For a brief moment in their pixelated history, video games actually featured video.

It seemed at first innovatively daring in the 1990s when disc-based titles like “Voyeur” and “The 7th Guest” employed footage of real-world actors. Now, such interactive experiences are remembered as a cheesy fad from a bygone era of gaming. However, a trio of recently released downloadable games is looking to bring the full motion video game genre back to life.

A review of the latest FMV adventures:

“Contradiction” (Pneuma Films, for PC and iOS, $4.99): This whodunit casts players as an inspector (played by Rupert Booth) who has been dispatched to a picturesque English hamlet to investigate the death of a college student. As the title suggests, the key to unraveling the mystery is by questioning the town’s shady locals and discovering discrepancies in their testimony.

The game’s dense footage, filmed in rural England, provides a transcendent sense of atmosphere that couldn’t be captured with a virtual world. Despite a wonky control scheme and a few oh-so-campy performances that recall FMV games of yesteryear, the entrancing “Contradiction” is an intricate case worthy of wannabe sleuths’ time. HH

“Her Story” (Sam Barlow, for PC and iOS, $5.99): The thoughtfully minimalistic “Her Story” is a mystery for the Google and YouTube age. The gameplay consists of glimpsing an old-school computer screen and searching keywords from a database containing video clips of a mysterious woman being interrogated about the apparent death of her husband.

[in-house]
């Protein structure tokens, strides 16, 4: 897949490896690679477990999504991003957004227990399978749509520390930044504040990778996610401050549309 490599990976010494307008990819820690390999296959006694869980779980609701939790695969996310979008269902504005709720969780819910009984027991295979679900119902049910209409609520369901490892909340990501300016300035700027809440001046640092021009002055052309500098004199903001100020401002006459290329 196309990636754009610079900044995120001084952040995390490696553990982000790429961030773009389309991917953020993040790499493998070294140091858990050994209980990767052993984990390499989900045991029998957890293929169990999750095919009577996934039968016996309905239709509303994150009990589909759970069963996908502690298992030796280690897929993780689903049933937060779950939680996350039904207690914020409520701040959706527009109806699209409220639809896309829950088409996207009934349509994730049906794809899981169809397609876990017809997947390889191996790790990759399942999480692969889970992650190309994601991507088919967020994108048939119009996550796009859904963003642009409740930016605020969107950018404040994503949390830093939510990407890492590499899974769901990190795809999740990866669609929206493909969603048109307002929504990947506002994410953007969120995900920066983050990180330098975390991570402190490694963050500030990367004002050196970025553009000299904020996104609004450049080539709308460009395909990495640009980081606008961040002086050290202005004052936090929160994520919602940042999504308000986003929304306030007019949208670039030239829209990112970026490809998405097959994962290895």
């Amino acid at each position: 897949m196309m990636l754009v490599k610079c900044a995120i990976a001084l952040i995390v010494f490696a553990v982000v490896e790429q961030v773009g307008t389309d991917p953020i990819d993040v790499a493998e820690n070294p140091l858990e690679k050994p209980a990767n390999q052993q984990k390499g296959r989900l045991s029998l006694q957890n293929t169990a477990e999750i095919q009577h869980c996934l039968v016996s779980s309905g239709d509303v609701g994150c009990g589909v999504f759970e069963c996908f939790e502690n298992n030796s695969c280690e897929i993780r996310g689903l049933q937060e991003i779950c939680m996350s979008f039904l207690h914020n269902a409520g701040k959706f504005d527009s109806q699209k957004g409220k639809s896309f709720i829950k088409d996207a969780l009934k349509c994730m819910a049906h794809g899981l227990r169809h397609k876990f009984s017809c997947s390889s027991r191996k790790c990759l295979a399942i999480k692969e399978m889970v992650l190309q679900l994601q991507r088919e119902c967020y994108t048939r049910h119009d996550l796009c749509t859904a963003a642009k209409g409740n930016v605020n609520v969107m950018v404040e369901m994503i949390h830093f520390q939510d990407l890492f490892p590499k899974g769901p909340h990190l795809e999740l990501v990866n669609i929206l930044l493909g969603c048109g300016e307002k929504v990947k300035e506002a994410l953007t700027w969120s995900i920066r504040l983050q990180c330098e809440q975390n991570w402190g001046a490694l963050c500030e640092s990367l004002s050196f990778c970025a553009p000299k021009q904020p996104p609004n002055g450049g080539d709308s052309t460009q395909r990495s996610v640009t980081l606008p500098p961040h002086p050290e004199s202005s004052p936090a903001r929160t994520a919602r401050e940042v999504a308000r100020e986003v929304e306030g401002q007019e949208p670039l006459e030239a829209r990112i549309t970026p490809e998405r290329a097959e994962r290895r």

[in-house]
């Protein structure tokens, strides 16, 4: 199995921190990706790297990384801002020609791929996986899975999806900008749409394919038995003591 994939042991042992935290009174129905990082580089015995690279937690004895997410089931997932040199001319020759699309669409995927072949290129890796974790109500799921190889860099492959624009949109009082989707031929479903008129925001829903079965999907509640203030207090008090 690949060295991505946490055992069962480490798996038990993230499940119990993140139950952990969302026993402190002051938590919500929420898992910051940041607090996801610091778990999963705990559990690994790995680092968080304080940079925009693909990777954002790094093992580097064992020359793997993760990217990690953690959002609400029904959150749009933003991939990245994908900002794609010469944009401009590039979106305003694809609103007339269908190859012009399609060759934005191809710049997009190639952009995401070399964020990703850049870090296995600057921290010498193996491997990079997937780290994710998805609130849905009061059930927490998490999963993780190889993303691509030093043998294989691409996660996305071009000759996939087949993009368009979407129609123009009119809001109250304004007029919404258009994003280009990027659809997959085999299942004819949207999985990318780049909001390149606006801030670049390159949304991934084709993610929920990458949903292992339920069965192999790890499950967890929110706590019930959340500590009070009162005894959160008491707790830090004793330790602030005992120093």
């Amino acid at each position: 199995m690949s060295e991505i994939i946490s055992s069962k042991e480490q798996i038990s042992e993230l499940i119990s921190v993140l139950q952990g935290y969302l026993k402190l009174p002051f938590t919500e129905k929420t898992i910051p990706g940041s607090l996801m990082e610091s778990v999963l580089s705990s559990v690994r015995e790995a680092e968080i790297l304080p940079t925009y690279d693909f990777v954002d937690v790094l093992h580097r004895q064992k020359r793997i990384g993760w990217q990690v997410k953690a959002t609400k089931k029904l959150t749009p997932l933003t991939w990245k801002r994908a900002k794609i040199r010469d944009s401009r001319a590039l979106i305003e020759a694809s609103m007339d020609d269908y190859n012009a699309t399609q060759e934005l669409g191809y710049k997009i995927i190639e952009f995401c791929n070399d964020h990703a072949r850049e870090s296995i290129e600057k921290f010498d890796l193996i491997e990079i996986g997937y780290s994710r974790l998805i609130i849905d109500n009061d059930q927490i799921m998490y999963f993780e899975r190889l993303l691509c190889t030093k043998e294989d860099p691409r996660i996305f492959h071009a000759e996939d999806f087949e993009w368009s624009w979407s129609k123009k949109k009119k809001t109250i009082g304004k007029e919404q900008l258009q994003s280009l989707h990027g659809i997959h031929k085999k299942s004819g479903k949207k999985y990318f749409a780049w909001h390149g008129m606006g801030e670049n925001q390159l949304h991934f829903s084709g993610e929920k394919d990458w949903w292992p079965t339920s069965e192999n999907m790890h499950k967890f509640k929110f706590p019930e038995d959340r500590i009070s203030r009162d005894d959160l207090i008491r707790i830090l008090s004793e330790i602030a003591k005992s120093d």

It’s a simple conceit that dynamically plays out as words lead from one clip to the next — out of time and out of context — anchored by a captivating performance from British actress-musician Viva Seifert. With cutthroat sharpness, “Her Story” creator Sam Barlow has keenly crafted one of the most unique interactive mysteries in recent memory. HHH½

“Missing: An Interactive Thriller — Chapter One” (Zandel Media, for PC and iOS, $3.99): Technically, “Missing: An Interactive Thriller” is interactive, but there’s nothing all that thrilling about this mindless “Saw” knockoff about a kidnapped father (Patrick Hivon) tasked with escaping a series of death traps and the grizzled detective (Roy Dupuis) who is searching for him.

While the performances and cinematography set an appropriately eerie mood, the gameplay itself merely involves solving cliched challenges, such as word search and slide puzzles. The first chapter of “Missing” only takes about an hour to complete. If the initial installment is any indication, this interactive fiction series is worth missing. H½